Helmet, On ZEE5, Is Another ‘Quirky’ Comedy That Fails To Do Anything Different

Directed by Satnam Ramani and starring Aparshakti Khurana and Abhishek Banerjee, Helmet centers itself around tier-two conservatism
Helmet, On ZEE5,  Is Another ‘Quirky’ Comedy That Fails To Do Anything Different

As one settles into watching Helmet, the latest Hindi film release on Zee 5, one wishes that its lead actor Aparshakti Khurana had a slightly different voice. Don't get me wrong, but as we watch him here play Lucky, a goofy man-child and a music-band lead dealing with the struggles of his small-town life, we realise that Aparshakti even sounds so much like his elder brother Ayushmann, that one can't help but be reminded of all the 'quirky comedy' films the latter has been a part of over the last couple of years while creating a great niche for himself.

The problem is that now, by 2021, the trend seems to have run out of gas. Helmet is another in the series of these comedies that try to juice out whatever is left in this bankable formula, rather flailingly.

Set in the fictional town of Rajnagar, Helmet centers itself on the tier-two conservatism, (like most other films of this genre), that leads our protagonists to set off on their strange heist-plan – selling stolen condoms to people who do not want to be seen buying them.

It's a rather amusing premise, but co-writer and director Satram Ramani never manages to properly explore the absurdity of it. The narrative is too busy trying to land its standalone jokes and gags, losing control over the film's pace and central idea overall. There is very little energy to the proceedings, especially in the first half, although some of the gags work well.

Helmet thankfully has a bunch of reliable performers in its kitty, who salvage many of its under-whelming comic punches. Abhishek Banerjee vitalises a few scenes, especially the one where he breaks into a Bachchan mimicry piece. Aashish Verma deserves a special mention for somehow turning the jokes on their head, and not be at the receiving end, despite being handed over a character whose deafness is only played for easy laughs. Although Aparshakti performs adequately, the hangover of all the goofy North-Indian boys played by his elder brother over the last few years is hard to shake off.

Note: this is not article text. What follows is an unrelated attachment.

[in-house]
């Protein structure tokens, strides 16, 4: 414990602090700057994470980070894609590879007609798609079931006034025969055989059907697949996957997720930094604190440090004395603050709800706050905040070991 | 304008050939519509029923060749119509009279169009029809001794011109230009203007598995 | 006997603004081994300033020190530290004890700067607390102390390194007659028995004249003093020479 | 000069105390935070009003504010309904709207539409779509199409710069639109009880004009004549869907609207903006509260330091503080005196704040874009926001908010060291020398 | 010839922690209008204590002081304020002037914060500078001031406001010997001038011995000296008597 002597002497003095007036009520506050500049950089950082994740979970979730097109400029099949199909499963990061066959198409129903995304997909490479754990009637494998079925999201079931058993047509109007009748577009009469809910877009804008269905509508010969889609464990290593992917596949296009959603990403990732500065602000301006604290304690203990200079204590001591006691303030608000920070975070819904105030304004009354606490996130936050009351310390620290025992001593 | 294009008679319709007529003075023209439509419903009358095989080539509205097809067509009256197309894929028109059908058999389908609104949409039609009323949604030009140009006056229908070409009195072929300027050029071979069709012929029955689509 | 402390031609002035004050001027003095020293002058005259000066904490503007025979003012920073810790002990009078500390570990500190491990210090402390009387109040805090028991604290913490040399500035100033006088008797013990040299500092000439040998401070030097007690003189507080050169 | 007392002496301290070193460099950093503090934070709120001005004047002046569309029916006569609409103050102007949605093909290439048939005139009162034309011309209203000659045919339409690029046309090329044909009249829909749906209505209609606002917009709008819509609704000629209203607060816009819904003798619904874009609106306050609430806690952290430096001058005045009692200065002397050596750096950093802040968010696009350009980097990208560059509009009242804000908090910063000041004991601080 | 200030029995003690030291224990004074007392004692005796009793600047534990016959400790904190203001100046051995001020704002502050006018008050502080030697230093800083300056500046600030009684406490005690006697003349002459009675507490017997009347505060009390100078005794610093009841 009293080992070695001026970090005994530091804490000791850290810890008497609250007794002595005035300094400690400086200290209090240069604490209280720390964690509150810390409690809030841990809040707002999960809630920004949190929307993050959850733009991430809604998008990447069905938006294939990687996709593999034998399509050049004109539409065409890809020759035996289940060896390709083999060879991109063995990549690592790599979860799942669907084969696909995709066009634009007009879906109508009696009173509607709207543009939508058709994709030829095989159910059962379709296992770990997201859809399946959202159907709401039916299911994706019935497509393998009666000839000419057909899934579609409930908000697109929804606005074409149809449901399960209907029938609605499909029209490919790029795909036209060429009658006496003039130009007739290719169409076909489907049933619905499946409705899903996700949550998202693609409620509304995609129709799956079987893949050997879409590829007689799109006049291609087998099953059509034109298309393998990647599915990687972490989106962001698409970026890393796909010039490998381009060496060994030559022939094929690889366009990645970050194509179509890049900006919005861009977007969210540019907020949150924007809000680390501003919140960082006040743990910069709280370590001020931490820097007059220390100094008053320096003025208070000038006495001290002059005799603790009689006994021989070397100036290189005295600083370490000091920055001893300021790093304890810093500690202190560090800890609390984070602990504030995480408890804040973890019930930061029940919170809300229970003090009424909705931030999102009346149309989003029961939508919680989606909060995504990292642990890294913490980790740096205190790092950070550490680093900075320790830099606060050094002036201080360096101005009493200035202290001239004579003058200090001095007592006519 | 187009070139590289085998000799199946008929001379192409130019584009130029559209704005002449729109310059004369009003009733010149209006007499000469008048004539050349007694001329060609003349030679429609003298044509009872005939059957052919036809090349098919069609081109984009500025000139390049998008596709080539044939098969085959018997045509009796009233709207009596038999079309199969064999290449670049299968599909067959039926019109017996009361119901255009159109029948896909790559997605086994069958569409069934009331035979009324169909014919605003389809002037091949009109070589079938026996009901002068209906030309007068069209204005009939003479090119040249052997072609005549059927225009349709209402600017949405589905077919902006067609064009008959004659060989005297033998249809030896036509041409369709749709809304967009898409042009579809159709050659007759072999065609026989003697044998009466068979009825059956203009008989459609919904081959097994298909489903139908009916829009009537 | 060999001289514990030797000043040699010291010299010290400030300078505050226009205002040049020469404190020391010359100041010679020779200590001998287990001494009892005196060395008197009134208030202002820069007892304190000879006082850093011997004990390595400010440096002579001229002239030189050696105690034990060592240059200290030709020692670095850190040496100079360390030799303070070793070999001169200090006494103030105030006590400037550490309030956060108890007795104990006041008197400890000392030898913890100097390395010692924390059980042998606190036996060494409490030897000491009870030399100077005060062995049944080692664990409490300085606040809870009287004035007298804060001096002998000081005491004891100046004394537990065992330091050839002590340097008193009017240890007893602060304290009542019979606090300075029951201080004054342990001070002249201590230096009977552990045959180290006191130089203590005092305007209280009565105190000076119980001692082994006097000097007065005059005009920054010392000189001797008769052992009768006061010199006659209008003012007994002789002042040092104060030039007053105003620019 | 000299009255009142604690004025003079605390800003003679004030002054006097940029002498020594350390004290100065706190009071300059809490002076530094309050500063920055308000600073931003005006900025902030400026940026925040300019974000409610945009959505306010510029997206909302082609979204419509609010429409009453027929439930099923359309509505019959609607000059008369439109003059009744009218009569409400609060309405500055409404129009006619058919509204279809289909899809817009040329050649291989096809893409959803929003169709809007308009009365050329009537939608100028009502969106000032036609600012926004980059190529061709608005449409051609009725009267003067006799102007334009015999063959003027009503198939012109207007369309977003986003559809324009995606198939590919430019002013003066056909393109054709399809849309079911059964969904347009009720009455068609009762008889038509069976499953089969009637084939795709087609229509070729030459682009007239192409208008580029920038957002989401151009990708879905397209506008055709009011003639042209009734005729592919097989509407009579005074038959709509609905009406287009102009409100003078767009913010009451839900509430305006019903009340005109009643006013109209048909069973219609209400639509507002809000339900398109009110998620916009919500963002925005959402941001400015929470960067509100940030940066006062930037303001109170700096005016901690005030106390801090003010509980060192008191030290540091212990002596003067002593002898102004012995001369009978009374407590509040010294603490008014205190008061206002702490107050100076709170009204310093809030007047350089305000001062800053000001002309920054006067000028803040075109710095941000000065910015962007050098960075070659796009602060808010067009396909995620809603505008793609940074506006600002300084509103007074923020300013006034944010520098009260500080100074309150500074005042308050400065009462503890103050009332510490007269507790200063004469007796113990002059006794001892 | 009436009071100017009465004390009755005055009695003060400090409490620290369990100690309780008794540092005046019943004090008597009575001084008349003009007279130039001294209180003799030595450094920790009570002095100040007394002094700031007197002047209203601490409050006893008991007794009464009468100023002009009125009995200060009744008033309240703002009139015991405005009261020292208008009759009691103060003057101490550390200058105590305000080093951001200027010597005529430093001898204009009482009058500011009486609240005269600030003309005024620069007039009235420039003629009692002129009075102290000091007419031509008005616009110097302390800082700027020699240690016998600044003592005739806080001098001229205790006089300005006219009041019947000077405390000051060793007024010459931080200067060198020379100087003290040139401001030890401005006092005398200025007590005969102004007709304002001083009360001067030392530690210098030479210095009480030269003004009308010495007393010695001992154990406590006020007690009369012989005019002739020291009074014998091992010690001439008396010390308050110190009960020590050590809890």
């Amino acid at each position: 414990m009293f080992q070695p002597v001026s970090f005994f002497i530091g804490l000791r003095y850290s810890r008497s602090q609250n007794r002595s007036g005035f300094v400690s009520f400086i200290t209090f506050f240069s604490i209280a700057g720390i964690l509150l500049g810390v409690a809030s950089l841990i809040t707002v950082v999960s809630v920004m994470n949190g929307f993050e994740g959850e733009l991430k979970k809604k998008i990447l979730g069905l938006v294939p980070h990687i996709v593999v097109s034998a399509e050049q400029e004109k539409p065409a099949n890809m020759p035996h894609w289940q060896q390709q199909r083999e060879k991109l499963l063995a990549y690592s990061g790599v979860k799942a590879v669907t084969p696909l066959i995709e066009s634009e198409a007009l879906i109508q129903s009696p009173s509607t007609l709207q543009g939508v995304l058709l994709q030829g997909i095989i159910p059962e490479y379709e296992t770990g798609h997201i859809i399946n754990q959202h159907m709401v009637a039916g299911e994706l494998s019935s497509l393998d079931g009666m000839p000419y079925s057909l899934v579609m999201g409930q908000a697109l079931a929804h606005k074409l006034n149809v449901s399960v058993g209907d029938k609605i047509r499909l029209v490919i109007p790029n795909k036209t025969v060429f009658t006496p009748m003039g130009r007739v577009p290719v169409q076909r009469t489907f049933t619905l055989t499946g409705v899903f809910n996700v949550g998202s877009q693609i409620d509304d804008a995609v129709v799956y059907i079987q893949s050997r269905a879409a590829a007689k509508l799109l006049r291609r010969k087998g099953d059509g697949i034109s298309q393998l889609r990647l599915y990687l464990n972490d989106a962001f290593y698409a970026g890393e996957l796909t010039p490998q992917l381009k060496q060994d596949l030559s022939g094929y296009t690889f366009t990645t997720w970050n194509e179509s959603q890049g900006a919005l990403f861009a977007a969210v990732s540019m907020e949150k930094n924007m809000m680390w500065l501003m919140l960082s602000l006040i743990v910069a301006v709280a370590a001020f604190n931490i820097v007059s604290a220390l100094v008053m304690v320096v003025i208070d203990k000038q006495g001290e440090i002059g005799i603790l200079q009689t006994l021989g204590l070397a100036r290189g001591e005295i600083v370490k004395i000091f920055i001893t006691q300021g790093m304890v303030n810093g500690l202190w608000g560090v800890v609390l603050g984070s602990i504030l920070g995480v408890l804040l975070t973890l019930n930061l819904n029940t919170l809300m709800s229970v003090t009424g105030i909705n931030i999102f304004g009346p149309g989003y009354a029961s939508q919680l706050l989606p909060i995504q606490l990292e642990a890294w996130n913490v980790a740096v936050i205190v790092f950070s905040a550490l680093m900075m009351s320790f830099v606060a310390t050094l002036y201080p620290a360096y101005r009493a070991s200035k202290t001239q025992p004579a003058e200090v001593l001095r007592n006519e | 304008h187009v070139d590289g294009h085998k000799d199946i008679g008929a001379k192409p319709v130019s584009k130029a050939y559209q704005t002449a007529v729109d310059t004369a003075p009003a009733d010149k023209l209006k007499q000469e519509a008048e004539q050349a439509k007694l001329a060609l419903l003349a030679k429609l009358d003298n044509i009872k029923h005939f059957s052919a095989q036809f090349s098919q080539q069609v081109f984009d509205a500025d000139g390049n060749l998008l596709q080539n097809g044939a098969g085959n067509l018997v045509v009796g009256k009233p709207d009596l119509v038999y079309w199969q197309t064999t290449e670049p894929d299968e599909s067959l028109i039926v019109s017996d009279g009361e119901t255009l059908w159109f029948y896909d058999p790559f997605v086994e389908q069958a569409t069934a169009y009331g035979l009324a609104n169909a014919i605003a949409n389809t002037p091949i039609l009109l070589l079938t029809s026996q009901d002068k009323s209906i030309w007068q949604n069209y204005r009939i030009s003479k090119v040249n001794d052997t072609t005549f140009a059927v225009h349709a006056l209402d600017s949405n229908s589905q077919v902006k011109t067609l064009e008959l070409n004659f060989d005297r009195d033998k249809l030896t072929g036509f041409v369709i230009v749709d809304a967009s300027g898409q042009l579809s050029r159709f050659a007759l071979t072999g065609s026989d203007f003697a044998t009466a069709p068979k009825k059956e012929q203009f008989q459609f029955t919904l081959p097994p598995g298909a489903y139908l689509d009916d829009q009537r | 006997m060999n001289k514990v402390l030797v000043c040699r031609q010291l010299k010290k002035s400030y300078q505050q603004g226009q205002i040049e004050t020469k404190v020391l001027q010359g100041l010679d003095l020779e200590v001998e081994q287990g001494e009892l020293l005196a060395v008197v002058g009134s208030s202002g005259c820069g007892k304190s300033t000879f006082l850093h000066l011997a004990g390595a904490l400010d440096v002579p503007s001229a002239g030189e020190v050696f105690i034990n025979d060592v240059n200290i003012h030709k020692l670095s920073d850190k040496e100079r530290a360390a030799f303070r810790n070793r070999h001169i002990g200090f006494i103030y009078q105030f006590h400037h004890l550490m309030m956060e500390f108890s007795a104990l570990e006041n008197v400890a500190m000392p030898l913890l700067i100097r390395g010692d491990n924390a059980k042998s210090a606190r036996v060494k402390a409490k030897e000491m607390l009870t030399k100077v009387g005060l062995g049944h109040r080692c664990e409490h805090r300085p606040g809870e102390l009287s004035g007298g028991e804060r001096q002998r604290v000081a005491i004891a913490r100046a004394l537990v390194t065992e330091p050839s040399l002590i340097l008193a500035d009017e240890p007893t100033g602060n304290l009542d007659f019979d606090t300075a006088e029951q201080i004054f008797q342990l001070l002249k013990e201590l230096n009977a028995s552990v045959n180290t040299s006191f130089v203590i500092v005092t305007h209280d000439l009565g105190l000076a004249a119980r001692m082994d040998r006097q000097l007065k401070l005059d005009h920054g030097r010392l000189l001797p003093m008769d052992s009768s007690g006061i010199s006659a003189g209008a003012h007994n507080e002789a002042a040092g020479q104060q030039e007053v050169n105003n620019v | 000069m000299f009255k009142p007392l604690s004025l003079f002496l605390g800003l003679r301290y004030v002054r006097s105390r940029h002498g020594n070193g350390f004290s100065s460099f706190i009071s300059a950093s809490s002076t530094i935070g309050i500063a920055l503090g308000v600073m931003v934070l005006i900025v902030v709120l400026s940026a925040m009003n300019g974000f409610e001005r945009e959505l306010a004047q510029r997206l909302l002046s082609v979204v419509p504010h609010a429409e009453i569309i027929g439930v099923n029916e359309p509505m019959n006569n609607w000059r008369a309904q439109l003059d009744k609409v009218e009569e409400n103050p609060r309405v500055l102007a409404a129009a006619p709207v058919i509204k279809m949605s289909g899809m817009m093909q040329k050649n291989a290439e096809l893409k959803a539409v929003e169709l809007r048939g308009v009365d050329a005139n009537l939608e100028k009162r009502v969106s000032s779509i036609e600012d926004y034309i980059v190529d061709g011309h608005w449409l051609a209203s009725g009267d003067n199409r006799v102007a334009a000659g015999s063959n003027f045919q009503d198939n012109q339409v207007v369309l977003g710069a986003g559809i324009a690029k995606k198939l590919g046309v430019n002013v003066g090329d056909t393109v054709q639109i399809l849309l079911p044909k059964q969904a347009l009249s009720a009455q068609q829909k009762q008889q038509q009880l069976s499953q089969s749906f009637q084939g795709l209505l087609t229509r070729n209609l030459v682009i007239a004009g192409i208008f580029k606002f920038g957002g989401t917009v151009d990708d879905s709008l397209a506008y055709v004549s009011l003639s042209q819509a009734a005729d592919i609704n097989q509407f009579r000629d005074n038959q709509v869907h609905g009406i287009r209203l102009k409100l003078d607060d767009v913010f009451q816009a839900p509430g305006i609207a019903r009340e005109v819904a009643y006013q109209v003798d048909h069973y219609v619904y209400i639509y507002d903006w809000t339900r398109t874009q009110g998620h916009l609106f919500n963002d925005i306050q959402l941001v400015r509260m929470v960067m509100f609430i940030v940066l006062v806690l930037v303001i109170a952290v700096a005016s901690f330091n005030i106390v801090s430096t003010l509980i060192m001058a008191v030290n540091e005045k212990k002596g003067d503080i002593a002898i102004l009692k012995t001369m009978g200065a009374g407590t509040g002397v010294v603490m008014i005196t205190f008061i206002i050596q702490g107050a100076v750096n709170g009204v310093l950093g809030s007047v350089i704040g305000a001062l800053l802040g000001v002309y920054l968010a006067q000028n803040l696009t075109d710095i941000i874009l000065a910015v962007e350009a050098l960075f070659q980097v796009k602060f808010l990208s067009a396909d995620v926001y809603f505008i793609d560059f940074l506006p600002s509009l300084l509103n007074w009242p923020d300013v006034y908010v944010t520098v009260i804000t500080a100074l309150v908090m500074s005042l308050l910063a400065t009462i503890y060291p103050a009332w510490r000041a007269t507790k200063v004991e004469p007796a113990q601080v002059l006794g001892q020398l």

He delivers the film's funniest sequence though, where Lucky fantasizes about confidently walking to a drugstore, and buying a packet of condoms without any shame – it is both hilarious and telling of the themes film is trying to tackle. But once we enter the 'heist' chapter, the narrative seems to merely go through the motions, ticking all the predictable boxes that fall under this formula, refusing to do anything different. The laughs do arrive occasionally, but they have a very been-there-done-that feel to them. 

The film's most embarrassing stretch is unfortunately saved for the end, where we are first subjected to a soggy backstory of Lucky, who makes a puzzling correlation of contraceptives and the emotional plight of orphans in our country. If that did not suffice, the heroine's objecting father (played by Aashish Vidyarthi, clearly wasted in this two-bit), who has obviously transformed by the end, compares the hero's heist to the revolution of the 1942 Quit India movement. This is when the film completely buckles under the weight of its preachy strokes.

Even before that, the film offers tangential commentary on the under-appreciated role of sex workers in our society, and the dire need to channelize the uneducated youth. These attempts feel unearned and half-hearted, especially because of how logically unbothered the film's premise otherwise is, trying to assert that the taboo around buying condoms comes entirely from the fear of social stigma, refusing to acknowledge other social factors that come into it.

There is only one stretch in the first act where a promise of something novel appears, through a peripheral character played by the fantastic Saanand Verma. Verma plays Shambhu, the owner of a medical store, who clearly knows and is knowns by everyone in the mohalla, as established early on. But more importantly, Shambhu exercises great moral authority over everyone, passing on judgemental looks and remarks to everyone over the things they purchase from his store. His scenes are a complete delight, and the film uses his presence very well to symbolise the overpowering fear that even an inconsequential element can create in a conservative society, merely on the account of the guilt and shame that lies within us. If only Satnam Ramani displayed a similar wit in crafting the rest of his narrative, we would have had a more watchable film on our hands with Helmet.

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